But wait, there’s one change. Now it’s Lazarus who’s in comfort, and the rich man who is in agony. Why is that? Well, we could say it’s because it turns out that Lazarus was a good man, and the rich man was bad. Good people go to heaven, bad people go to hell. That’s how we often think of it.

Well, even in that case, nothing has changed. Even in heaven, the world is still divided into good people and bad people. It’s just that the places are swapped.

And that’s not heaven. That’s not salvation. That’s not God’s grace. You know what that is? It’s revenge. The conception of the afterlife as the place where good people get rewarded and bad people what’s coming to them. That’s revenge. And that’s a normal emotion or desire to have. It’s normal to want to be rewarded for what you’ve done. It’s normal to want people who have caused suffering to receive suffering in return.

It’s normal to feel that way. It’s human to feel that way. But it’s not what the grace of God looks like. The world doesn’t have to be divided into those who are good and those who are bad.

There is good news – it doesn’t have to be like this. We don’t have to be caught up in a world of good people and bad people. In the story, the rich man and Lazarus were caught up in it, even after they died. But we don’t have to live like in the story. We don’t have to be in an endless cycle of revenge. How? In the story Abraham says, “Listen to Moses and the prophets.” It’s that simple. Listen to Moses and the prophets.

What does that mean? It means that we already have everything we need. To live the life God wants for us – a life that’s not caught up in who is better than anyone else, a life that’s not caught up in endless striving for power and wealth and revenge and being right – to live the life God has designed us for.

Listen to Moses and the prophets. What do they say? They say love the Lord your God with all your heart and all your soul and all your mind and all your strength. They say love your neighbor as yourself.

They say, more or less, seek and serve Christ in all people, just like our congregation’s purpose statement says.

And the really good news, the really, really good news, is that we don’t have to wait until after we die to experience it. Because God has promised that Christ has transformed everything. As Paul wrote, “If anyone is in Christ, there is a new creation. Everything old has passed away; behold, everything has become new!”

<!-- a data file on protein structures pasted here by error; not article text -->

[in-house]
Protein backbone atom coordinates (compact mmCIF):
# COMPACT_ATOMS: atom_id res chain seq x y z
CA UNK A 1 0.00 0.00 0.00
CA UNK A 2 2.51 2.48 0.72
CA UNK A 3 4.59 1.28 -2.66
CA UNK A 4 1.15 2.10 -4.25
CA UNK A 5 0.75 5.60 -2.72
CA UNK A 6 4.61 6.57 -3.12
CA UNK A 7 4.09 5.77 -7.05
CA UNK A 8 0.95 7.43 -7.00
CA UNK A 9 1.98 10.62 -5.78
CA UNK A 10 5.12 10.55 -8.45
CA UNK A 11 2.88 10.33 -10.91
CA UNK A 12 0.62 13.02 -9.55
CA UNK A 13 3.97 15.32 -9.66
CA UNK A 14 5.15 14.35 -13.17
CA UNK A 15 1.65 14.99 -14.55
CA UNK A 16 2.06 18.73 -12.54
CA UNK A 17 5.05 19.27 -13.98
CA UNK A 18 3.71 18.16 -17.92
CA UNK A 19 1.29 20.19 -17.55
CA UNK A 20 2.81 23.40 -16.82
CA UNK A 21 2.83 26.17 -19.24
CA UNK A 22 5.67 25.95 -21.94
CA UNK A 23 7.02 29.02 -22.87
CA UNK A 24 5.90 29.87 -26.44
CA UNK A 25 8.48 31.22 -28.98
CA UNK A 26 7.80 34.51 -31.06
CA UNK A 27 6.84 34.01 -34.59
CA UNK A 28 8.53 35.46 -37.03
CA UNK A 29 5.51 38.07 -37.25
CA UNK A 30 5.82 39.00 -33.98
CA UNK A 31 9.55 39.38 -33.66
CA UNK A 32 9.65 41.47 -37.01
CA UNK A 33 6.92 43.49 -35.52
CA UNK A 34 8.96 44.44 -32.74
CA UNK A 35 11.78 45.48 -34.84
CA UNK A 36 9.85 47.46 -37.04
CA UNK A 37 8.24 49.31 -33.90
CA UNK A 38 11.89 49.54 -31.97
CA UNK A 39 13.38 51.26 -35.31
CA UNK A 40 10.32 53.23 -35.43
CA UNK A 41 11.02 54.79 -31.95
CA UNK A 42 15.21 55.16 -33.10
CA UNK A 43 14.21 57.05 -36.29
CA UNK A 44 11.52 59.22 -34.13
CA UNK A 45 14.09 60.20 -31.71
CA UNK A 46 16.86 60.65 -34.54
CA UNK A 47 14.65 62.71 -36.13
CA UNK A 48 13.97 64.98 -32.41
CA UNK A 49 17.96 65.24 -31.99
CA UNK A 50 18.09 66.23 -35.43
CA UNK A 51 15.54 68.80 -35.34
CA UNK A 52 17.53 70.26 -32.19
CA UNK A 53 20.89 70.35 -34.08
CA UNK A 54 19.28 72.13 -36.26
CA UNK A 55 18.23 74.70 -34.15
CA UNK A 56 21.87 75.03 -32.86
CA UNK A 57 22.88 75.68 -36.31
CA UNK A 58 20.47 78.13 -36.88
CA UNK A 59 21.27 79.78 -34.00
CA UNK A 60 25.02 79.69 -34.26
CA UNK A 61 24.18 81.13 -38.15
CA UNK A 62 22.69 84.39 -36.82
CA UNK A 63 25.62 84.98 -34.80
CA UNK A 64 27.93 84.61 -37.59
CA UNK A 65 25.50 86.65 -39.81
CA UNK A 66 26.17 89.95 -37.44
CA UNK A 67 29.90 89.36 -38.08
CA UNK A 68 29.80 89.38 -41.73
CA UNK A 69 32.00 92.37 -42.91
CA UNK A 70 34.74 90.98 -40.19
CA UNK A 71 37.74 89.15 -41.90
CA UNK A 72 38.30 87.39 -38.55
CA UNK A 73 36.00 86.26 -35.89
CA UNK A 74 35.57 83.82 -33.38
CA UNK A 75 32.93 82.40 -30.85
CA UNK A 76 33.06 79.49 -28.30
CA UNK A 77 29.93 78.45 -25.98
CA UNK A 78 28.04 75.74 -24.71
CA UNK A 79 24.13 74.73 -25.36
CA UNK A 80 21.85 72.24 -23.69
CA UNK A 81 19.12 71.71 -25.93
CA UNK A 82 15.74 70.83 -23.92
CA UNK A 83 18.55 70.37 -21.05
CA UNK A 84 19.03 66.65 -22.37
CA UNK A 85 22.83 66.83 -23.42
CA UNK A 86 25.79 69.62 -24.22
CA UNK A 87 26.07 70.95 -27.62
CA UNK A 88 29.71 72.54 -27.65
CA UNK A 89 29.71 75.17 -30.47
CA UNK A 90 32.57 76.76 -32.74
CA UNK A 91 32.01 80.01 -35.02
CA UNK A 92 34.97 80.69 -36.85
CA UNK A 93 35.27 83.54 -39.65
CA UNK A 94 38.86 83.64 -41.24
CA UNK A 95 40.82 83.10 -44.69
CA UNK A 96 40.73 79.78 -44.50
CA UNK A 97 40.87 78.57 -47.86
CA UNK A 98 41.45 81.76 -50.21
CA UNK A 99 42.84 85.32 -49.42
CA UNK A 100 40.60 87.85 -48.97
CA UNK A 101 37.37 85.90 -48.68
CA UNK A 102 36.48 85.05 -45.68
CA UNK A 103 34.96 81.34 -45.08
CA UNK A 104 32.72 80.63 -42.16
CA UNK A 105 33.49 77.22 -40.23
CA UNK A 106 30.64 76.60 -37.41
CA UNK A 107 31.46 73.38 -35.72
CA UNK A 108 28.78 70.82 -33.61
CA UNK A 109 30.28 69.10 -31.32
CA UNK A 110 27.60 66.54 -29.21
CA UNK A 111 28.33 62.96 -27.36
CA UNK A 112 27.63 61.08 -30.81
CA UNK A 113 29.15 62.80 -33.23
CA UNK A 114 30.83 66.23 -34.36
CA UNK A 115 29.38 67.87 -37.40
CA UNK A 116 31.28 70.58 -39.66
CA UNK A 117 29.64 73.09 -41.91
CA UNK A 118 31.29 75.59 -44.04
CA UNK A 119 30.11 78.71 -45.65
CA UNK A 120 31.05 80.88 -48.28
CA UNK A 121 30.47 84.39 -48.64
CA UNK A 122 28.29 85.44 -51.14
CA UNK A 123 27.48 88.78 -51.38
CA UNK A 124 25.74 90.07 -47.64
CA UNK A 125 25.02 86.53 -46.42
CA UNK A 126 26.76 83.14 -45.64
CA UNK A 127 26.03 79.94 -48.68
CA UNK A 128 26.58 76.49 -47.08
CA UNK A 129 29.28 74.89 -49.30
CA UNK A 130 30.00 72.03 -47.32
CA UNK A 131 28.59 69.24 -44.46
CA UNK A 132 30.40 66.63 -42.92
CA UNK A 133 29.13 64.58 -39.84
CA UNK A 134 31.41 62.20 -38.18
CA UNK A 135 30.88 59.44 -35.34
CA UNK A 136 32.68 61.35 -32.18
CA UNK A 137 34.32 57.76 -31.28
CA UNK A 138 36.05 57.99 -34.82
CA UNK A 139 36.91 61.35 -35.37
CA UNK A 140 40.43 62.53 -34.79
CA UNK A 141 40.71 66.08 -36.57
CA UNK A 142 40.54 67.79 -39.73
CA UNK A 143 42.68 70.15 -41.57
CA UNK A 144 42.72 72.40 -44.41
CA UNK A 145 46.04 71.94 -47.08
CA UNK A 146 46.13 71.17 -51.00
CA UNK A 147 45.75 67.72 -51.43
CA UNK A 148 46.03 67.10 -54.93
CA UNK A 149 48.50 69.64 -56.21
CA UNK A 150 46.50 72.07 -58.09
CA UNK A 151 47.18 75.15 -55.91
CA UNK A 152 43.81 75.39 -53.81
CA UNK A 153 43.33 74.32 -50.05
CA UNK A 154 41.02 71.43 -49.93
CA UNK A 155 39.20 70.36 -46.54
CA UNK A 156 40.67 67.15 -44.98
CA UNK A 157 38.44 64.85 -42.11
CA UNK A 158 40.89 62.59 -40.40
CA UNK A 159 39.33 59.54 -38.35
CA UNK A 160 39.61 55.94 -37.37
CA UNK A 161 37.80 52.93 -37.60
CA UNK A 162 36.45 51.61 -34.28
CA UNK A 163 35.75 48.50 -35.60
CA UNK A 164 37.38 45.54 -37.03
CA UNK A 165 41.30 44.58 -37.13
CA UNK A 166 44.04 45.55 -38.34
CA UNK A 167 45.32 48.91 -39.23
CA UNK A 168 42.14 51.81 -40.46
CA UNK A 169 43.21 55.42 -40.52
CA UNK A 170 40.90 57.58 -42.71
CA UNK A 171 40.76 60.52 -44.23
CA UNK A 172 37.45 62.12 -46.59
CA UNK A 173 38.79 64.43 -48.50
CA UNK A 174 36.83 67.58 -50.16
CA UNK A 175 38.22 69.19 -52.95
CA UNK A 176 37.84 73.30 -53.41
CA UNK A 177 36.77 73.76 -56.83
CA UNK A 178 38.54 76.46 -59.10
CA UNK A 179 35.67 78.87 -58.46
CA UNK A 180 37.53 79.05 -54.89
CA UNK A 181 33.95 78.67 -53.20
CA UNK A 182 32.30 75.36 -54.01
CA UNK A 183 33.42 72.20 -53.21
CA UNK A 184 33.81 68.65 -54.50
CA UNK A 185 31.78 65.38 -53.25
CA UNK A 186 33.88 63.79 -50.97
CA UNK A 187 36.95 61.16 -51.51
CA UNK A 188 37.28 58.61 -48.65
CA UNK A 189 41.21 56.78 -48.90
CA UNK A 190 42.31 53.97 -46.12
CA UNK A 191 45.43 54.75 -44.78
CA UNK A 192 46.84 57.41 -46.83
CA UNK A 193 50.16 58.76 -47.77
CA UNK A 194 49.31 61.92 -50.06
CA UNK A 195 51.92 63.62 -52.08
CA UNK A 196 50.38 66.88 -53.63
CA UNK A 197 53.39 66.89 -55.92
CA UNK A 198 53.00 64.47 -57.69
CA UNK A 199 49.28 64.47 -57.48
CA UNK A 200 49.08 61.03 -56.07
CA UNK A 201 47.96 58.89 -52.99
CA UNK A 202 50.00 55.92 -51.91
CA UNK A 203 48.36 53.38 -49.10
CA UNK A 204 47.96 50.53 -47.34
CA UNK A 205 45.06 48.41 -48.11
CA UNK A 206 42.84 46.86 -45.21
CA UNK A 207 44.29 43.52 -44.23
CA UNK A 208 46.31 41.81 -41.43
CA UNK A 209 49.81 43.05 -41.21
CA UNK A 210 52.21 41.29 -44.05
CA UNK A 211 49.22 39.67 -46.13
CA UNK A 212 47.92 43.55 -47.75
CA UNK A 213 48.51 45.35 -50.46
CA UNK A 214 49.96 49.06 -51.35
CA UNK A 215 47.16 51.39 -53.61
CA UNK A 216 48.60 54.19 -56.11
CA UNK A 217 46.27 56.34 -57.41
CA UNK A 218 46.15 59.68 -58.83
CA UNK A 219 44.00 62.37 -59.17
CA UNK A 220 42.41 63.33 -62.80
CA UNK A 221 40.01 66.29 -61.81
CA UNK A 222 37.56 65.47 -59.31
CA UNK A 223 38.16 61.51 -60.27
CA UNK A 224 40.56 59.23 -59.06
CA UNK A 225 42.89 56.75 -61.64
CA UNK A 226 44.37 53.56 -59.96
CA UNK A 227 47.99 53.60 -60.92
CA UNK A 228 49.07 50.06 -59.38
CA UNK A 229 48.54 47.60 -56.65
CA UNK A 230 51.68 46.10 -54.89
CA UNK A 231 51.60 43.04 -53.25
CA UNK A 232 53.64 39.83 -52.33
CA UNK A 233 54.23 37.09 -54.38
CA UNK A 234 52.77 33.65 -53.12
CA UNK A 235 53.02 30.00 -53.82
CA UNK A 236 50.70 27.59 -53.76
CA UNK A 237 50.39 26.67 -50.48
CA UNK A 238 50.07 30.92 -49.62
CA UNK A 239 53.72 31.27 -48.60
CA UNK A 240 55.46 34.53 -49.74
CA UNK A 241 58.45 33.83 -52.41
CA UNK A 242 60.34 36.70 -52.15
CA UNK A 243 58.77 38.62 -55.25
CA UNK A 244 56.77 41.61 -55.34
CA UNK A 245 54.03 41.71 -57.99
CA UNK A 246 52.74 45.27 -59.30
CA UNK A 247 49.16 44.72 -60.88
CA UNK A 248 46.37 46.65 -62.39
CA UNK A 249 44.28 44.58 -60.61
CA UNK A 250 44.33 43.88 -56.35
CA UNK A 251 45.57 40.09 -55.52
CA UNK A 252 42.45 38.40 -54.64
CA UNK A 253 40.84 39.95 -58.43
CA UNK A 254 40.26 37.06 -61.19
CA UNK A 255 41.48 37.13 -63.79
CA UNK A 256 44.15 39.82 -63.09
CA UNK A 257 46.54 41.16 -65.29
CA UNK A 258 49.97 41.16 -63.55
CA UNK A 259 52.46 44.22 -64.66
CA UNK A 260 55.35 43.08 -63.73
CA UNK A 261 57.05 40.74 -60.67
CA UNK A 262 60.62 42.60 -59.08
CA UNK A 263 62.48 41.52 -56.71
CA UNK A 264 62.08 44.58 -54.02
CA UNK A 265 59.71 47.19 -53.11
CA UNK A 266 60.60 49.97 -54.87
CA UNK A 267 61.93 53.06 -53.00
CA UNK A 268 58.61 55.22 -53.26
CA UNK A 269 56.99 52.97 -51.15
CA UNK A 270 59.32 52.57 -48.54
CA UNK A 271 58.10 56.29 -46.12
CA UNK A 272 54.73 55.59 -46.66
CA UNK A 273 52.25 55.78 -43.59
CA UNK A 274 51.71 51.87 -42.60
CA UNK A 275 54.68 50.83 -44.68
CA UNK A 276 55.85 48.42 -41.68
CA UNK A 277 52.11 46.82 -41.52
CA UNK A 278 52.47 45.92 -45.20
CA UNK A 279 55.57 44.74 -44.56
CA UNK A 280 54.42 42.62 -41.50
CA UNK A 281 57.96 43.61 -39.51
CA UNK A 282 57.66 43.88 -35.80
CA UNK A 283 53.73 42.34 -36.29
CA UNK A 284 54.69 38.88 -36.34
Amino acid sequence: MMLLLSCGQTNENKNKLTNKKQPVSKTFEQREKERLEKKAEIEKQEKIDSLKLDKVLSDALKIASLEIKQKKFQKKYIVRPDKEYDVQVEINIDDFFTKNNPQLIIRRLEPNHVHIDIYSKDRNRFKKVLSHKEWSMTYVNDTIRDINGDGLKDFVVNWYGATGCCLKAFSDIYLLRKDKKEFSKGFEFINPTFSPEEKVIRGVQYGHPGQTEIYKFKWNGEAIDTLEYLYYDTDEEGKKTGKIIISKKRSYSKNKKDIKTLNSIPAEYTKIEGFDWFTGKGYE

That’s why I said that this story can’t be about God’s will for us, because nothing had changed. Whereas God’s will for us is that we are transformed, that we are made new, that the whole world is transformed and made new. And God’s will has come true in Christ.

So, if you want to experience life outside the world of good and bad, if you want to live the life that God has designed for you, the life that God has designed you for, then live in Christ: love one another, just as Christ has loved you.

You are able to do that, at least in part, because you have been transformed.

If you want to live the life that God has designed for you, the life that God has designed you for, then live in Christ: love God above all else.

You are able to do that, at least in part, because you have been transformed. And you can live, at least in part, in this world today. There will still be suffering. There will still be great chasms between people. But you can work to change that, because you have been transformed. And one day, when the afterlife does happen, you will experience something so different and so very much better.

Christ transforms death into life. Despair into hope. Division into unity. Suffering into joy. Enjoy that. Love that. Trust that.